A Very Thorough Guide of All My Painting Supplies
Hello lovely humans of the world wide web.
Many of my followers have asked me questions about the supplies I use when painting, so this week I've created a detailed guide of all the materials I have on hand in my creative workspace. For the most part, I get my art supplies from Hobby Lobby, Cheap Joe's, and Jerry's Artarama. Hobby Lobby can be an amazing deal if you use their coupons, which are perpetually available.
Below, I'm going to share links to all of my supplies, tips for painters (both beginning and experienced), and information on how I use these supplies in my creative process:
I use a variety of paint brands depending on what and how I'm creating. When it comes to oil painting, I love Winsor & Newton oil paints. They are beautifully pigmented and thick.
For acrylic pour backgrounds, I actually find that I have more success with cheaper paint brands. Since cheap acrylic paint brands are typically much thinner, they flow easily when pouring them onto the canvas. For these types of projects, I typically use Americana or Apple Barrell paints.
For anything other than pour backgrounds, I use heavy body acrylic paints. Heavy body acrylics are more expensive than regular acrylic paints, but they are worth the investment if you want to get serious about painting. The pigments are higher quality, and the paint will get you farther and last longer. I personally use Liquitex heavy body acrylics and Golden paints.
A lot of fine art oil and acrylic paints are sold individually. This creates a daunting task for beginner painters on how to affordably and efficiently select colors. As a rule of thumb, when selecting paint colors that will cater to a diverse palette of tones, you want to get a warm tone and a cool tone of every color. So, for instance, if you were unable to find pthalo green, you could simply substitute a different cool green tone such as Viridian or Permanent Green Light. If you're not sure where to begin, these are the paint colors I would recommend you get:
Lemon Yellow (cool)
Indian Yellow (warm)
Prussian Blue (warm)
Cobalt Blue (cool)
Yellow Ochre (warm)
Burnt Sienna (warm)
Pthalo Green (cool)
Sap Green (warm)
Cadmium Red Light (cool)
Cadmium Red Deep Hue (warm) Bonus:
I recommend a flesh tint because many beginning artists struggle to create accurate skin tones. The flesh tint is a great place to start, mixing in other hues to get more specific to your reference. Burnt Umber is also another color that I prefer to always keep in my inventory. I can use primary colors to mix a cool, dark blackish-brown, but I find it almost impossible to mix a chocolatey, warm brown tone from other colors I already have.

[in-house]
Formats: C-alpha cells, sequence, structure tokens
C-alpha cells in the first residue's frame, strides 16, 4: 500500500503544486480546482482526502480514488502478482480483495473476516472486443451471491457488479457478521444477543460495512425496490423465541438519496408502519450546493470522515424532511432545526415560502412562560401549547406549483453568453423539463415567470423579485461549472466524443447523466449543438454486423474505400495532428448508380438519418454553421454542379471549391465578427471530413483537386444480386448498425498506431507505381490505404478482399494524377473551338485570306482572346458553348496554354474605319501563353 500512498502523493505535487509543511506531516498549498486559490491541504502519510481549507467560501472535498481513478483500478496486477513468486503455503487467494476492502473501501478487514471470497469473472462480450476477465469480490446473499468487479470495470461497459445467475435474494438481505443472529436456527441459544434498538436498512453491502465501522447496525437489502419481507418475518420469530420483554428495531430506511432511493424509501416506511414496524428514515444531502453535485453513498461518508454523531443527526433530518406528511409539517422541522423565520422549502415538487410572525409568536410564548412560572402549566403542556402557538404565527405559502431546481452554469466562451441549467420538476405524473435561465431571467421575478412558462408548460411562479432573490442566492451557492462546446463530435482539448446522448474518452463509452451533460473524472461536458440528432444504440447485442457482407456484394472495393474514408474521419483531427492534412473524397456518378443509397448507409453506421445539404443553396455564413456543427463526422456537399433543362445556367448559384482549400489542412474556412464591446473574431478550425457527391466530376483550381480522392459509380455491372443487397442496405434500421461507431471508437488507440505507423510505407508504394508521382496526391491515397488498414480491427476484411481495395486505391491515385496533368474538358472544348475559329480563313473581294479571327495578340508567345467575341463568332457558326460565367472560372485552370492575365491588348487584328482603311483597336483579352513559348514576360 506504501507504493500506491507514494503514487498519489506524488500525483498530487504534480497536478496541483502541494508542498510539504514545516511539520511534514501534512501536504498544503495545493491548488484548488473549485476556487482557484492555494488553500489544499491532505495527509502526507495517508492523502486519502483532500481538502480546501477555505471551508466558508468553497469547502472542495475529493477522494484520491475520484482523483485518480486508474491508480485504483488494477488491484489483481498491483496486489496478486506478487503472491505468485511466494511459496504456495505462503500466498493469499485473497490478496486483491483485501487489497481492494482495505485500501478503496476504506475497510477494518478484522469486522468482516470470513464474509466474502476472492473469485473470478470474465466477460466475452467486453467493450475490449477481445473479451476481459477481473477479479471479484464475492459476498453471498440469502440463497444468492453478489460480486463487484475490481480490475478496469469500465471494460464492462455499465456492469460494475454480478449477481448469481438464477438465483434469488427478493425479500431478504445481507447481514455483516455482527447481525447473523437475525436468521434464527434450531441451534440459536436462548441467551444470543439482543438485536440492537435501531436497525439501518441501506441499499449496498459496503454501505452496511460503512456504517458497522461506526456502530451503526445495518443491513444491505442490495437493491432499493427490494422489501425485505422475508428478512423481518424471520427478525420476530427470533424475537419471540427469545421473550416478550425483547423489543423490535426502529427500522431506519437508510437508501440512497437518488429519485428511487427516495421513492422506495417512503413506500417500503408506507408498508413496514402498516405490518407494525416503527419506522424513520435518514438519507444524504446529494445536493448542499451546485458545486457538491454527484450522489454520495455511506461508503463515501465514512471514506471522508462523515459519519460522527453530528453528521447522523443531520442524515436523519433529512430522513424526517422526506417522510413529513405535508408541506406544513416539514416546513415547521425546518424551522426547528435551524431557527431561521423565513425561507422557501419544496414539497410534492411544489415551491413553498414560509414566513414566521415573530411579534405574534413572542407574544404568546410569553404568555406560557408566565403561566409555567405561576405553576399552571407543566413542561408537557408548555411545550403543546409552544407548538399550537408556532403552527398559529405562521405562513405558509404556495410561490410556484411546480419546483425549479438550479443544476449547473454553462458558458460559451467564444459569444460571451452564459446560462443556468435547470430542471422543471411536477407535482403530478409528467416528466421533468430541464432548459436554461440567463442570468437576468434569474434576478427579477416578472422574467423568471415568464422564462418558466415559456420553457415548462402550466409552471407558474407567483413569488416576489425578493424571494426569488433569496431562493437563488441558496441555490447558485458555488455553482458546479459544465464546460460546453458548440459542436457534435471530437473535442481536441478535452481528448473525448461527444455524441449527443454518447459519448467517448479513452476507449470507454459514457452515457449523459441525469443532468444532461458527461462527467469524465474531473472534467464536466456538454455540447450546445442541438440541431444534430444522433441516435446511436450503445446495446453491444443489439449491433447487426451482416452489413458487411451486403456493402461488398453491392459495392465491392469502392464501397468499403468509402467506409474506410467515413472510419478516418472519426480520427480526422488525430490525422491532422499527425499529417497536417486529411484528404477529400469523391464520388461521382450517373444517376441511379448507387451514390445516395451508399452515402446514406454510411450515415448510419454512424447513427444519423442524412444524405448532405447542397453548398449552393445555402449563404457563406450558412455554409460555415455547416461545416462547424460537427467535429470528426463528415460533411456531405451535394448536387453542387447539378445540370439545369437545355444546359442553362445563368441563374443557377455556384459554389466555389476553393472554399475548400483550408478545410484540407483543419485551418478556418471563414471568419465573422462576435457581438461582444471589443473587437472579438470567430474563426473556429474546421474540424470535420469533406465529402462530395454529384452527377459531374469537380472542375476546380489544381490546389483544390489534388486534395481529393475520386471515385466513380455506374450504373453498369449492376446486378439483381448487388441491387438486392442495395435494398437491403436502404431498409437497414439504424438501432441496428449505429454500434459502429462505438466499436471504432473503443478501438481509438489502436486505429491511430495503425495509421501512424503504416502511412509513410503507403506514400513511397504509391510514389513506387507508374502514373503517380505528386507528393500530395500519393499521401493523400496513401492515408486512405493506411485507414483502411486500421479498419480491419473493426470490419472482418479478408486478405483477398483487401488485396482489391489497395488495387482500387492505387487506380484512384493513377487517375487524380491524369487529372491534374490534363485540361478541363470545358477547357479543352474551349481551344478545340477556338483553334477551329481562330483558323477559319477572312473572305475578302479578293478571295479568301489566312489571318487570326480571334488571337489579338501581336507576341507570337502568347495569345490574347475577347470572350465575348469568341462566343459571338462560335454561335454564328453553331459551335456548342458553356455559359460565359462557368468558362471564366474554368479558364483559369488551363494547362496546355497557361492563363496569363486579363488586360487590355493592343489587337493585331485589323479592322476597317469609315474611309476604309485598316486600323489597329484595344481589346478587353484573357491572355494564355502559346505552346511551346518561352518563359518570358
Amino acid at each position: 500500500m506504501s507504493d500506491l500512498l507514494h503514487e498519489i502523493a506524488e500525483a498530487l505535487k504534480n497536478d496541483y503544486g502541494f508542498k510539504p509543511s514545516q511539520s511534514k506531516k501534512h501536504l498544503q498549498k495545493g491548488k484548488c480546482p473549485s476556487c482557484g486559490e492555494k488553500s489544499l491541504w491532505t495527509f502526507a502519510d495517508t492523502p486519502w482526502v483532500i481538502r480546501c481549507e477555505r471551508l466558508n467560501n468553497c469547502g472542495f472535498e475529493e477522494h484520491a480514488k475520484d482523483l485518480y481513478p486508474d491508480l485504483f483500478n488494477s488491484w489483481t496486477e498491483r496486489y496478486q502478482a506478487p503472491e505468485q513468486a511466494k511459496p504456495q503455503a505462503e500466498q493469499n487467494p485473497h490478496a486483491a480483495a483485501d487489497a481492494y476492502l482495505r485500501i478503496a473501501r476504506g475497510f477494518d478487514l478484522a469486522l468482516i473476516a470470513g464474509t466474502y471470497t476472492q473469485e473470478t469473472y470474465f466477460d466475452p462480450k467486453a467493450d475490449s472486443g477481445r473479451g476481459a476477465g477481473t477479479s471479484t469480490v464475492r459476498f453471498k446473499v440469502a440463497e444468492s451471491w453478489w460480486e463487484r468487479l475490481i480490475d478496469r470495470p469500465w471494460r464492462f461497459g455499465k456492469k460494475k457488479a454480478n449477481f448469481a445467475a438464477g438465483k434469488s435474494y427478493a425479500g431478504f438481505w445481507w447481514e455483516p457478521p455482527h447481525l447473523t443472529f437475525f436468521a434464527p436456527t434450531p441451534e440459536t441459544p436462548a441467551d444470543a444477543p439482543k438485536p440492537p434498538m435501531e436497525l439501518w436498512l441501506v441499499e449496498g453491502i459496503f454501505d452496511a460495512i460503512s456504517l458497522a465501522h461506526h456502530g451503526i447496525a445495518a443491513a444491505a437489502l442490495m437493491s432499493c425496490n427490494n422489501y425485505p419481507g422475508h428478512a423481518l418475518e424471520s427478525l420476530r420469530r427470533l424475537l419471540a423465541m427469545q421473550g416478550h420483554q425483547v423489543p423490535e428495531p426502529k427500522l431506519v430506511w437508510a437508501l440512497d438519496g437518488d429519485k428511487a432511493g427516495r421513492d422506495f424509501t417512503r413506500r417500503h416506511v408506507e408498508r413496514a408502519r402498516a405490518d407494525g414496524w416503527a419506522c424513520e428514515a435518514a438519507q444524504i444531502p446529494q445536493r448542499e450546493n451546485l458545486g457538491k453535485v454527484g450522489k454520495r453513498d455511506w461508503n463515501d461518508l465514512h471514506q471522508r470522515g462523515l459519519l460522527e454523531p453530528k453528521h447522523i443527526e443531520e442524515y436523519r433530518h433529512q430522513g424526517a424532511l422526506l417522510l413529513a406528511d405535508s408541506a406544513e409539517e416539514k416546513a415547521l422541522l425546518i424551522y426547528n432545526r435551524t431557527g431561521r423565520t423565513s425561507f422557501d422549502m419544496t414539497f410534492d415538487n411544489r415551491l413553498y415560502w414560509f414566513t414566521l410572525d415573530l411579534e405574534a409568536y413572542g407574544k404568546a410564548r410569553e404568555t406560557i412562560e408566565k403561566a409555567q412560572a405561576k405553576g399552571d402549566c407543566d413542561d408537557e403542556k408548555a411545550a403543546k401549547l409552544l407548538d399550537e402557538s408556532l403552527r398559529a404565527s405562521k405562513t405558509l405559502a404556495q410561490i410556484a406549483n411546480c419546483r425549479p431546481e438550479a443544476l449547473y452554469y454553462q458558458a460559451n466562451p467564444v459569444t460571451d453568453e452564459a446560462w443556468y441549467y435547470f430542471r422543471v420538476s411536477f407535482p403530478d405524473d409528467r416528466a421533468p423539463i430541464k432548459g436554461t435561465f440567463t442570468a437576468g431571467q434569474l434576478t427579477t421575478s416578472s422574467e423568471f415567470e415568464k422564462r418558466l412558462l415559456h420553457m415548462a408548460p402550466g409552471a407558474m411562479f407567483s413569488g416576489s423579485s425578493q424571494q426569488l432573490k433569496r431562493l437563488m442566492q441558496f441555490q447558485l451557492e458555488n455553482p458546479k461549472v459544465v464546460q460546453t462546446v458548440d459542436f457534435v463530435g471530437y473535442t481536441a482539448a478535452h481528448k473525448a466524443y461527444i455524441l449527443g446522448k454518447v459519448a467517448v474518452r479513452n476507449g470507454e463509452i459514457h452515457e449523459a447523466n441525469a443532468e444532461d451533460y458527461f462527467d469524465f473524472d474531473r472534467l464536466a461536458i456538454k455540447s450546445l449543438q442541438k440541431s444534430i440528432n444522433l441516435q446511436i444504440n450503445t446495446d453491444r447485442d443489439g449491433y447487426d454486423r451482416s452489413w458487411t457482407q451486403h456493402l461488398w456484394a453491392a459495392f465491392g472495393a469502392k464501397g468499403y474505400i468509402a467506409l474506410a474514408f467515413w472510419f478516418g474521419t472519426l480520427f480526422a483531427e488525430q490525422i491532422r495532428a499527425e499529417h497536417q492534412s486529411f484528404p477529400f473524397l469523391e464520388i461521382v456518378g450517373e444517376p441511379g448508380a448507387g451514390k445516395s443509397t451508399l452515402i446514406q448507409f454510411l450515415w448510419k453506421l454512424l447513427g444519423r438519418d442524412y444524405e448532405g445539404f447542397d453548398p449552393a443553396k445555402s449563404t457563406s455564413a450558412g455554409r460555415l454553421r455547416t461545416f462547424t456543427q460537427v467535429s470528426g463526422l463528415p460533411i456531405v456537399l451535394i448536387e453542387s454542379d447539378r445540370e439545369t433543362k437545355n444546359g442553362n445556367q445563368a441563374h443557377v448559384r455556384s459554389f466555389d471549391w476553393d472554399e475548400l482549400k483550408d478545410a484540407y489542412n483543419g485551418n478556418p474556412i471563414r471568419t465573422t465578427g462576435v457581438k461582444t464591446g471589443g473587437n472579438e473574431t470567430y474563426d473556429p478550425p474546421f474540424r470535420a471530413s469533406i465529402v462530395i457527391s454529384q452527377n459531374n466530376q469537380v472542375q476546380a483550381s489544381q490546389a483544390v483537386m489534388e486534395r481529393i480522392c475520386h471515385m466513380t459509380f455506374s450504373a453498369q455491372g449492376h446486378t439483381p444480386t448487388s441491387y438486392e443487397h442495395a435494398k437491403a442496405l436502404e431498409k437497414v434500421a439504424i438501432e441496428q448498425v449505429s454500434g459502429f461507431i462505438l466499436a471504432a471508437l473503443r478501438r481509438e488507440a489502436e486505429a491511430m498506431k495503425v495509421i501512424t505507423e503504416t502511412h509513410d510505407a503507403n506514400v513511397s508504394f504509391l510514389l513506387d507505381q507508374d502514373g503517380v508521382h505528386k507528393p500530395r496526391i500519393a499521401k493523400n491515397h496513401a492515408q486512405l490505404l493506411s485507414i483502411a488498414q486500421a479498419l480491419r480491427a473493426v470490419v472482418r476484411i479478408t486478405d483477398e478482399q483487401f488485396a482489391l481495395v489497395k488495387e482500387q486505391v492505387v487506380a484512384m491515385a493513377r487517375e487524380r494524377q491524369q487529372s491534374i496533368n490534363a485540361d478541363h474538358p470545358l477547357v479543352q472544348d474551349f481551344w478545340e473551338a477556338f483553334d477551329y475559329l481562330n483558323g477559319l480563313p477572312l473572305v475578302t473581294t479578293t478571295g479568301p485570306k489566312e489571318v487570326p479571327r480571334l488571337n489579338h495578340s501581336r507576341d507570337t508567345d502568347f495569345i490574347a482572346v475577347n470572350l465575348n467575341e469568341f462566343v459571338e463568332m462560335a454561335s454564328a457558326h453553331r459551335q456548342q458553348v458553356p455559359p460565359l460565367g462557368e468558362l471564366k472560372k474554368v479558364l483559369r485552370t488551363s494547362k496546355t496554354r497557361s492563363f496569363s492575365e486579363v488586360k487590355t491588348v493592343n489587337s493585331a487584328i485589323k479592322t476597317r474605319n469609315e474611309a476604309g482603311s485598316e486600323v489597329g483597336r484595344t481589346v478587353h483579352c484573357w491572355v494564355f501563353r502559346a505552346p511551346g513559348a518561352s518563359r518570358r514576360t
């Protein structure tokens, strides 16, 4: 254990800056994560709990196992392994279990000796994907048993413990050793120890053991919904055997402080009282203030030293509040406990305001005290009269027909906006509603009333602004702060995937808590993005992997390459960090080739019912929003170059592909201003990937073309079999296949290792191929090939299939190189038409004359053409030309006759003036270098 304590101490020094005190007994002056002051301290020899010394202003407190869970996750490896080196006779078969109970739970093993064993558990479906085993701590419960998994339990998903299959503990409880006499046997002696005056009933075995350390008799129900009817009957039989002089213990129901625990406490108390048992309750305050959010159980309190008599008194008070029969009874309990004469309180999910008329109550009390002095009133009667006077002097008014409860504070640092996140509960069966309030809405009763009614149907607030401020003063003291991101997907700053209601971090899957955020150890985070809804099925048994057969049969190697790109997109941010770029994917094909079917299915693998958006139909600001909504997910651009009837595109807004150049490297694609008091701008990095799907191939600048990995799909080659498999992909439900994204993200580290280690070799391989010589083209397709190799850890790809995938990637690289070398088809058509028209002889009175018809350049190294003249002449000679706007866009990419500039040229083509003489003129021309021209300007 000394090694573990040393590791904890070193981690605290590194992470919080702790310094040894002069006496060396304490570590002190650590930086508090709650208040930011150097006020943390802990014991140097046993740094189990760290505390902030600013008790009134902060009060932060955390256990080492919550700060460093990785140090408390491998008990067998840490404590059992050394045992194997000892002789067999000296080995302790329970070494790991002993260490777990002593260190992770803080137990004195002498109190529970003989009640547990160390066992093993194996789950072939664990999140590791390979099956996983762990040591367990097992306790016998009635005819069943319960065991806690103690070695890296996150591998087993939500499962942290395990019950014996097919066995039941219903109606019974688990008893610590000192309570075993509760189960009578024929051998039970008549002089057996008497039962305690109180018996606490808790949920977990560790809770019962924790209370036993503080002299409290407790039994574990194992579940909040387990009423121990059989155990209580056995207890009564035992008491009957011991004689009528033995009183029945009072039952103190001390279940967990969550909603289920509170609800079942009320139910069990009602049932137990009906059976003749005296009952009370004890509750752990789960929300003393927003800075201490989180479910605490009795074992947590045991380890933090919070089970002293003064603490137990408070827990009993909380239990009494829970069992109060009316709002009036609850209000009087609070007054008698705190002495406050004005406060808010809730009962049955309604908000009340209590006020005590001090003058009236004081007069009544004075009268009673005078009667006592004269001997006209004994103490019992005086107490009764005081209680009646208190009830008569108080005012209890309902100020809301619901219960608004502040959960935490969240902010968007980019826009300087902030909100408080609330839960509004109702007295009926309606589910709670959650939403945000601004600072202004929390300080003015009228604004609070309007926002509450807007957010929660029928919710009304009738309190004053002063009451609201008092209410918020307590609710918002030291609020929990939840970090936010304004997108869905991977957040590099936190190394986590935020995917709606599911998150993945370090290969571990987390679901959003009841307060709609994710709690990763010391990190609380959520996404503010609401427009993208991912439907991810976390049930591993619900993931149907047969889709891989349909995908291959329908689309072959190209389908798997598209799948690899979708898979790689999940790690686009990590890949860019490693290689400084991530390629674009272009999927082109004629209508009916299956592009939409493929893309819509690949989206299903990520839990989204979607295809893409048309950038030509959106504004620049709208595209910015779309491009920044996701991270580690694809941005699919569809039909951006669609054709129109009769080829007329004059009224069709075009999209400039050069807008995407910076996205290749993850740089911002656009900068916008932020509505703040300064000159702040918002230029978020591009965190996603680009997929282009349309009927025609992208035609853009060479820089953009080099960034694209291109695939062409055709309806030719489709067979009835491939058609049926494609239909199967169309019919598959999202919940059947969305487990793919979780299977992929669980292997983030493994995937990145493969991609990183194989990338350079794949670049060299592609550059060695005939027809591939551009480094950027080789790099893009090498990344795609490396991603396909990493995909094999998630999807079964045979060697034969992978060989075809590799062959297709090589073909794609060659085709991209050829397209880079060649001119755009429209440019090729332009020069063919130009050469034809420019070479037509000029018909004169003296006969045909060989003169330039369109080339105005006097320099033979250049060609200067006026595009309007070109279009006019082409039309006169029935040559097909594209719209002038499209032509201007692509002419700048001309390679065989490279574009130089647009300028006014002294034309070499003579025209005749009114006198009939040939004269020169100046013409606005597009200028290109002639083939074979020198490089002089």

BRUSHES AND PALETTE KNIFES
During art school, I've used my fair share of expensive art supplies, brushes included. While I learned quickly that some art supplies were well-worth the investment, I never felt that brushes were one of those (excluding calligraphy or certain specific niches of art). Personally, I didn't feel that using fancy bamboo brushes in my studio classes was better than using the large set of generic-brand brushes I get at Hobby Lobby for my own personal paintings. .
When it comes to choosing paint brushes, I recommend you consider how your style and trade of art should play into your choice. For example, I always gravitate towards smaller brushes when working, and I almost never use large brushes (even when I'm working on a large canvas).The type of brush that you use will, to some extent, dictate the style of your work. Big brushes foster a more quick, loose and free style, whereas small brushes cater to fine details.
When I'm working with oils, I always use a palette knife to mix my paints. I have found that, while you can use a paint brush to mix, a palette knife is far more quick and effective in creating an evenly blended shade, and it wastes less paint. I would recommend getting a metal palette knife rather than a plastic one simply because they're more durable and long-lasting.
If you're using oil paints, you will definitely need turpentine to clean your brushes. Compared to other brands of paint thinners I've used, Mona Lisa brand turpentine is relatively odorless (which is a huge bonus if you're painting in any enclosed space, trust me). Turpentine can also be mixed with oil to thin it down. However, I only use this technique on the initial under layer of my paintings because, over time, the turpentine will dull out your colors as the paint dries.